Does your freezer have an unpleasant odor despite looking clean and well-sealed packages? Discover the hidden causes of these bad smells and the tips to remedy them!
The unsuspected culprits: bacteria, yeast and mold
A deeper problem than just food scraps may be the cause of bad odors in your freezer. Although cold temperatures slow down the growth of microorganisms, some, such as bacteria, yeast and molds, can thrive when the temperature rises above -18°C. This can easily happen if you put a hot dish in the freezer or if there is a power outage.
Also, it is important not to refreeze food that has already been thawed, as this can also contribute to bad odors.
VOCs: those compounds that smell like your freezer
When food begins to decompose, it releases volatile organic compounds (VOCs), which are responsible for intense odors. These VOCs are present in all organic materials and are released as vapors or gases. If you don't properly seal the containers, the VOCs can escape and permeate the air in your freezer, causing those stubborn odors.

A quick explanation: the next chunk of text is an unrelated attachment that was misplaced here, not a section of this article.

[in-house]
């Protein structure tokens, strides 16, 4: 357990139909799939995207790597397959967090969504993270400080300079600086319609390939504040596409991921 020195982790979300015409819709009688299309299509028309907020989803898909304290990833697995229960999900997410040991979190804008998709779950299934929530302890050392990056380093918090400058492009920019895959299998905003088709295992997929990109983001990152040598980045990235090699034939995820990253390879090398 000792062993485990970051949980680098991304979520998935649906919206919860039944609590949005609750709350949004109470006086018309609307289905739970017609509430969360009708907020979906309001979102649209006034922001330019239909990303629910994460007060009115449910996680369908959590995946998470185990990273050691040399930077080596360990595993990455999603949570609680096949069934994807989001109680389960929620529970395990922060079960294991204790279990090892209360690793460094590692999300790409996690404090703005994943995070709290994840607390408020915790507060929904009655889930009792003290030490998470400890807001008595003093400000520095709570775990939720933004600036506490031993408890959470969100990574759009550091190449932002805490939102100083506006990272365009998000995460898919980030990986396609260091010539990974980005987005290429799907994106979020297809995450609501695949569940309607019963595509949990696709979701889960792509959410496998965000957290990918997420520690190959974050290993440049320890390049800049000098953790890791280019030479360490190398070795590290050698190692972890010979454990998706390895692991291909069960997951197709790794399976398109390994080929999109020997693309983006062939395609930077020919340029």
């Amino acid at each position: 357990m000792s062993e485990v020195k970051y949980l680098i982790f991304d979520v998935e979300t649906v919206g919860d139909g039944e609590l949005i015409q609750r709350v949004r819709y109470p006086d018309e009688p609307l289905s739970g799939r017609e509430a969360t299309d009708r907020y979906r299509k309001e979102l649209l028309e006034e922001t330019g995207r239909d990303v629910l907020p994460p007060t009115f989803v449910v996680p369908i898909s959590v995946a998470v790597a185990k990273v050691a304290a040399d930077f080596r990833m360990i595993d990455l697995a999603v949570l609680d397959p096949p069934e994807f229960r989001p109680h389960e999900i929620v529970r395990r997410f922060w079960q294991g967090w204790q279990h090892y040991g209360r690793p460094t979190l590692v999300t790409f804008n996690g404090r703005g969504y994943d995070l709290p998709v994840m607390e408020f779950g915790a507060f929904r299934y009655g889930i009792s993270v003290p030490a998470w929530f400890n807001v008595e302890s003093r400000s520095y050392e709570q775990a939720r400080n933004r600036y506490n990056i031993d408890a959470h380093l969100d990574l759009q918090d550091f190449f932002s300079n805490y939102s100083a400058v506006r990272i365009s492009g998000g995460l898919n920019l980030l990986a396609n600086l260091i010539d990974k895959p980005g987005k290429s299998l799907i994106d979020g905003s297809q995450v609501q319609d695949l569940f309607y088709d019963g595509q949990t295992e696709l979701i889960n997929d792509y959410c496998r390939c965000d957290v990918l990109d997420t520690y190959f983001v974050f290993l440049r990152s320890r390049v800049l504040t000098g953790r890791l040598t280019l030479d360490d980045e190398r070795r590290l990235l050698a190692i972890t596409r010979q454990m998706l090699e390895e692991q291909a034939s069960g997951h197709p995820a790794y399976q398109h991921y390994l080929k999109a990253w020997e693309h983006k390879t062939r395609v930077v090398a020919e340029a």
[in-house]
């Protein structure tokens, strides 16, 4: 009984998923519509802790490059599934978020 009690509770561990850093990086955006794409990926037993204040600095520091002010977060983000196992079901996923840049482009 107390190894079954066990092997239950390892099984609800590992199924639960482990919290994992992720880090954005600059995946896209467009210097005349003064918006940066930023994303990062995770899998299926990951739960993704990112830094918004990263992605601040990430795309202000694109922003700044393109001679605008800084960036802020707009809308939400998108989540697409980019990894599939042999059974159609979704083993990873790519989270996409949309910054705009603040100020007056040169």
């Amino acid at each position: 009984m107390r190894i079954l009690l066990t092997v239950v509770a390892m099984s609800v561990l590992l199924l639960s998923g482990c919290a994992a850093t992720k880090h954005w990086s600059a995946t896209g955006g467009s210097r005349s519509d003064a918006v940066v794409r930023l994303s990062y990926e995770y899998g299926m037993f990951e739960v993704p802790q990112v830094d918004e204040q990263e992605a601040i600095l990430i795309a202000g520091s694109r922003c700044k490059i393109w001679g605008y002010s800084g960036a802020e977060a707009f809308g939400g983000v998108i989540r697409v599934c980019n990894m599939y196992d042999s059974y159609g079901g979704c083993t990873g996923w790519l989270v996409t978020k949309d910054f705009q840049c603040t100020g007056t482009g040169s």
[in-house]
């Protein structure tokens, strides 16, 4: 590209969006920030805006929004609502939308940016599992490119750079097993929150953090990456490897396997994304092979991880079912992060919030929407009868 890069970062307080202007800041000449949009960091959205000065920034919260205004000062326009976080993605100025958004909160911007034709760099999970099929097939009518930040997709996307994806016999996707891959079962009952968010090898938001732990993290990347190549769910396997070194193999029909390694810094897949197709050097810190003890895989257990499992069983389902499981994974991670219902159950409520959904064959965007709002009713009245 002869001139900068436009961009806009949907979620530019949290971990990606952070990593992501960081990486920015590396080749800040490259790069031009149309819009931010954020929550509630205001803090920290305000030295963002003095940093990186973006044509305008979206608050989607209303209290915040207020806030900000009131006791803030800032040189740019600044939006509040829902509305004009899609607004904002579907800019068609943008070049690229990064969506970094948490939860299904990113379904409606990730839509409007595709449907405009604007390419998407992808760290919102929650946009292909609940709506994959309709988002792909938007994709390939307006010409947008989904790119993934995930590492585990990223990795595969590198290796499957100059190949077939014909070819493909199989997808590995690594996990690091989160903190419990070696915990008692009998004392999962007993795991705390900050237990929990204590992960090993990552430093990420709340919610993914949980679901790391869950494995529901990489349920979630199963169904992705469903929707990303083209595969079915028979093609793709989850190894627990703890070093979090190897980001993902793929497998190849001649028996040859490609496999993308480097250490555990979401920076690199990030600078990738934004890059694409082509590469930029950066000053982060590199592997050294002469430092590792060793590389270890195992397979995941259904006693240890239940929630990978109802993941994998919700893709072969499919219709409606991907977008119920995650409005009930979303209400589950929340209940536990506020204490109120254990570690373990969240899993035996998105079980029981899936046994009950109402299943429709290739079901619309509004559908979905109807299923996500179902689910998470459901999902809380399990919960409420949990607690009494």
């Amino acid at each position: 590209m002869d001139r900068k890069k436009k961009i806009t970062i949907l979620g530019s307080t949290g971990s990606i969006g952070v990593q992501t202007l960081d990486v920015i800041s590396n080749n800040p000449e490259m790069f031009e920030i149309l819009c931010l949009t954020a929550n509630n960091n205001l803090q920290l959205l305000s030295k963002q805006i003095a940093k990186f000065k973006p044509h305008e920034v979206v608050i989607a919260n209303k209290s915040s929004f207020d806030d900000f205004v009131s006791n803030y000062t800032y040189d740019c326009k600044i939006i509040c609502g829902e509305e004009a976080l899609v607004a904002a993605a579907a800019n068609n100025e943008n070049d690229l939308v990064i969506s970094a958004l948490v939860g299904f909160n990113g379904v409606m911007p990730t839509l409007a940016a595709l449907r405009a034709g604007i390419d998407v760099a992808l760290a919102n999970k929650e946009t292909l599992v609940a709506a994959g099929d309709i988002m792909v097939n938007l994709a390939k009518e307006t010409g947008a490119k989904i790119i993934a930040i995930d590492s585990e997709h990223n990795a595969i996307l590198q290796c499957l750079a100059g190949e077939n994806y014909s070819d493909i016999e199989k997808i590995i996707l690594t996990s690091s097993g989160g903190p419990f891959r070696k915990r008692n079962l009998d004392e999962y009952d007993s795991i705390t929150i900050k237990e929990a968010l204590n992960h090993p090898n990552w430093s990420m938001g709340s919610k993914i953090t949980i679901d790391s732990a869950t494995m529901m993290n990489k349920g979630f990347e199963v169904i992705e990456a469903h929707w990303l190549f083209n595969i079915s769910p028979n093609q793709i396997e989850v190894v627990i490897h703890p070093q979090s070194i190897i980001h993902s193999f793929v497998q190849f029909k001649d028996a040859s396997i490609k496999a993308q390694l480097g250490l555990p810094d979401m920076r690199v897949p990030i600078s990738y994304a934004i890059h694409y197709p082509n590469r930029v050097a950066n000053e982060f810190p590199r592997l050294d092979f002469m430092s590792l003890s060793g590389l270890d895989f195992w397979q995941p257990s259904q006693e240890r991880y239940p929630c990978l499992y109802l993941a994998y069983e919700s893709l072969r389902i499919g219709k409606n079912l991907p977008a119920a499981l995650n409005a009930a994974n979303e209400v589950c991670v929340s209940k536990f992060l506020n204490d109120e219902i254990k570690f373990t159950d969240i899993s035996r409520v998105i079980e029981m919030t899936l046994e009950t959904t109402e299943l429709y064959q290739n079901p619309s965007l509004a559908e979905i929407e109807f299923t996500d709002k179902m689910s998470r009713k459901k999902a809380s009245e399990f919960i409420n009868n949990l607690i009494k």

Salt rejection: an intriguing chemical process
Another factor that can cause bad odors is the process of “salt rejection” during freezing. When the water in food freezes, it releases salts and minerals, which are deposited on surrounding surfaces, such as freezer walls or containers. These deposits can also contribute to bad odors.
Check the air ducts: the fridge could be the culprit!
If you've checked all the packages and the bad smells persist, the problem may be coming from the refrigerator, which is often located near the freezer. The two compartments share a power source and an air channel, so it is possible for unpleasant odors to spread from one compartment to the other. Make sure there is no spoiled food or improperly sealed containers in the refrigerator.
Deep cleaning: the ultimate solution
If, despite all these checks, the bad odors persist, it's time for a deep cleaning of your freezer. Here are the steps to follow:
- Remove all products from the freezer and discard those that are expired or over-frozen.
- Turn off the appliance and let the ice melt.
- Clean the walls thoroughly with soap and water, making sure no food residue remains.
- If the bad odors do not disappear after this cleaning, turn off the freezer completely and let it sit for a few days.
- Before turning on the appliance again, place some baking soda inside, as it absorbs residual odors.
By following these tips, you should finally be able to say goodbye to bad odors in your freezer and enjoy a healthy and pleasant storage space for your food.
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